I have a confession. I played Dungeons and Dragons in lockdown and I enjoyed it (somewhat). Admittedly it’s probably more fun when it’s not just you and your partner, making various sound effects at each other as if we hadn’t left our flat in days, while his half-orcs shattered and destroyed my characters’ hopes and dreams. But, the further we got into our campaign, the more invested we became and the better I got at slaying those dastardly half-orcs. In the end, Dungeons and Dragons won me over. What initially were battered plastic figurines, forlorn and forgotten from decades past, soon morphed into furious fighters, calculating clerics and rakish rogues. Dungeons and Dragons does the unthinkable in today’s world. It makes you imagine.

And it’s cool too. Gone are the days of Dungeons and Dragons being considered a satanic game with players hunched together in basements. Today the tabletop role-playing fantasy game is socially acceptable. Even Joe Manganiello (yes that Joe Manganiello) is a dungeon master himself with his own elite Hollywood club

So when the Oxford University Light Entertainment Society announced their latest virtual show, ‘Meeting Rooms and Managers’, I was hopelessly excited. They hadn’t made it easy for themselves either. Instead of following human players, ‘Meeting Rooms and Managers’ follows four mythical players along with their enthusiastic game master as they discover the intriguing world of corporate management. Instead of Akani, Lugeret, Theicka and Evashtzaj battling dark elves and demons, interns Sarah, Noah, Liam and Emma would be investigating corporate espionage.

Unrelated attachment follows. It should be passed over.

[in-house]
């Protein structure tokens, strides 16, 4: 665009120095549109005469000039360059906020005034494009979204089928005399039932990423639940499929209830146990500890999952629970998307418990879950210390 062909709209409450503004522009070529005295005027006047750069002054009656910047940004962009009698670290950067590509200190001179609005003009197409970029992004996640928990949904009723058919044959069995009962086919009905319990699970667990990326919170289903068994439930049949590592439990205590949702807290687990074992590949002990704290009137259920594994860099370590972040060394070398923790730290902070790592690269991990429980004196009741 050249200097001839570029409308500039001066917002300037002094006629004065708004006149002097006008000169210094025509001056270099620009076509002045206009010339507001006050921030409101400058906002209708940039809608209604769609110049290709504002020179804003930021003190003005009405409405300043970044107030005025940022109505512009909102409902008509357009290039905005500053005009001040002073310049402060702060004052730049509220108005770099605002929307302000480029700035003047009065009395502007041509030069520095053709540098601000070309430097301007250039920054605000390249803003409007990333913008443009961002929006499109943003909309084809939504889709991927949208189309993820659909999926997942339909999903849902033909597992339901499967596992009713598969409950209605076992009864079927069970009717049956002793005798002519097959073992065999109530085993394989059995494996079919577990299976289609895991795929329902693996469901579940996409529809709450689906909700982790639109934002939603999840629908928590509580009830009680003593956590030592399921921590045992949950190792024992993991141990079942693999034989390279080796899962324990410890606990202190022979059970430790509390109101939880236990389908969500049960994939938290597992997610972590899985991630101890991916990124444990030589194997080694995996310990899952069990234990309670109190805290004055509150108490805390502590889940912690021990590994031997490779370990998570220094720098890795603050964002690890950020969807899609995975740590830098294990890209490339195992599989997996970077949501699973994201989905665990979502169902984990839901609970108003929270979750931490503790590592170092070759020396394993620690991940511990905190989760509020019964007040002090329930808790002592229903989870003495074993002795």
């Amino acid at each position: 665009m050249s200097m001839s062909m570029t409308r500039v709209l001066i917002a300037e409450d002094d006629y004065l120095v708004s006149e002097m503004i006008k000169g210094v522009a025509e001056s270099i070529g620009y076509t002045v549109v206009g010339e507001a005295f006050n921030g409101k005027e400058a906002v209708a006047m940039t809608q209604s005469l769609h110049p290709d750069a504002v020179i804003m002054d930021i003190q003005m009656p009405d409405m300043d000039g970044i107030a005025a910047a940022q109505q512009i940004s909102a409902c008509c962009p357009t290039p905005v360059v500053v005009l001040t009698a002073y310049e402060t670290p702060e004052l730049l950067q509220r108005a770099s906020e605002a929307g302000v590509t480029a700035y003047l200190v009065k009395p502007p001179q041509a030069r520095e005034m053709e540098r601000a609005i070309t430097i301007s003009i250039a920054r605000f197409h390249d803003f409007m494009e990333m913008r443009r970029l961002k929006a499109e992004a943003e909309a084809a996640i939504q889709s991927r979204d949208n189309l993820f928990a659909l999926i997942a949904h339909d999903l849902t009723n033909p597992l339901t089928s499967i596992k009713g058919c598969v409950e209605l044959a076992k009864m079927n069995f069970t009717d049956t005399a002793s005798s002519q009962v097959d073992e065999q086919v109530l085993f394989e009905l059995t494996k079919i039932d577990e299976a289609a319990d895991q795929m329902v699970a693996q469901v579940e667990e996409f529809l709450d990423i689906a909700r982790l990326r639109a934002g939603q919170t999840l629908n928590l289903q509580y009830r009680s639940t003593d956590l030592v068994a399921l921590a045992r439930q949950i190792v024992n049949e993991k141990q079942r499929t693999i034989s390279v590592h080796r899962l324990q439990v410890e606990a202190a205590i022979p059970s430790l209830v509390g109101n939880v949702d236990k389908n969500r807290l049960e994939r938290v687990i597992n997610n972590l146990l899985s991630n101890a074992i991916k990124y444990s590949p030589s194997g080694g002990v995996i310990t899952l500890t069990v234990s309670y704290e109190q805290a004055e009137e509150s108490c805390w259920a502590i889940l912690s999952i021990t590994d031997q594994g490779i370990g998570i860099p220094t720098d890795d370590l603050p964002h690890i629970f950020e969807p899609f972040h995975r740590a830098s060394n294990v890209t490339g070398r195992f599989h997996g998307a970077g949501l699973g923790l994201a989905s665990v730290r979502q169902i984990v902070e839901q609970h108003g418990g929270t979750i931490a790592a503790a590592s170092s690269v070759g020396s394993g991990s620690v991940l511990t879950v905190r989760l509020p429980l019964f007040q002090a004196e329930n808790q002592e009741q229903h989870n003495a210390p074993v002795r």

It’s a charming show and features all the various jokes you would expect from a production based on Dungeons and Dragons made during a global pandemic. Zoom room mixups, Deliveroo deliveries running late, forgotten character sheets and the tense question of whose die to use all feature within the first five minutes. And there’s the usual commentary on office life as well: finance departments insisting they have no control, marketing gurus becoming obsessed with the latest studies and HR operatives doing anything to do nothing. It’s not a show that’s going to offend ordinary mortals or enthusiastic gamers.

Yet when it does step out and push at its self inflicted boundaries, the show instantly jumps alive. The boss level is fantastic, with a hilarious parody of Street Fighter and Super Smash Bros. The weapon selection and moves alone are laugh out loud moments. As often the villains have all the fun, as seen with a Donald Trump like Sir Bob (Branonc ‘Let’s sabotages some glands’ Richards) who enjoys some excellent eyebrow choreography. The deadpan Janice and Tanis, (Ekin ‘Have lost all my pens’ Pehilvan and Sophie ‘Tennis Logo’ Holland respectively), though on screen for a matter of minutes, are also entertaining and reminiscent of a Janet gone wrong from ‘The Good Place’.

There are other standout moments during our players’ campaign. Vedmad the dungeon master (Nick ‘I don’t think I’m qualified for this’ Richardson) has an electric energy that jumps through the screen and William (Tom’ Am I the problem?’ Vallely) from HR has found a wonderful balance point of being habitually nervous. The graphics of the die rolling across the screen and the end credits being replaced by character sheets add a lovely touch of authenticity to the production. This is a show that cares about this game, perhaps to a fault. 

It’s an ambitious show, both in production values and length. Running at just under two hours it can be repetitive at times and there are elements you can miss out on without ruining the plot (if there’s a song, skip it). But despite this, ‘Meeting Rooms and Managers’ manages to take its audience along an amusing, if gentle, quest across the office floor. It’s a show that, with a bit more time, some fine-tuning and the courage to laugh at the game we all enjoy, you could expect to see at the Edinburgh Fringe Festival. All the elements there. 

Meeting Rooms and Managers is available on Youtube at https://www.youtube.com/watch?v=zVyMcPnkKWU&ab_channel=OULESLightEntertainment

Carol Jones

Carol Jones writes 'The Good Grief Notes' column for the Oxford Blue, where she also writes about culture and women's rights. She studies DPhil Music Composition at St Catherine's and works as a freelance composer.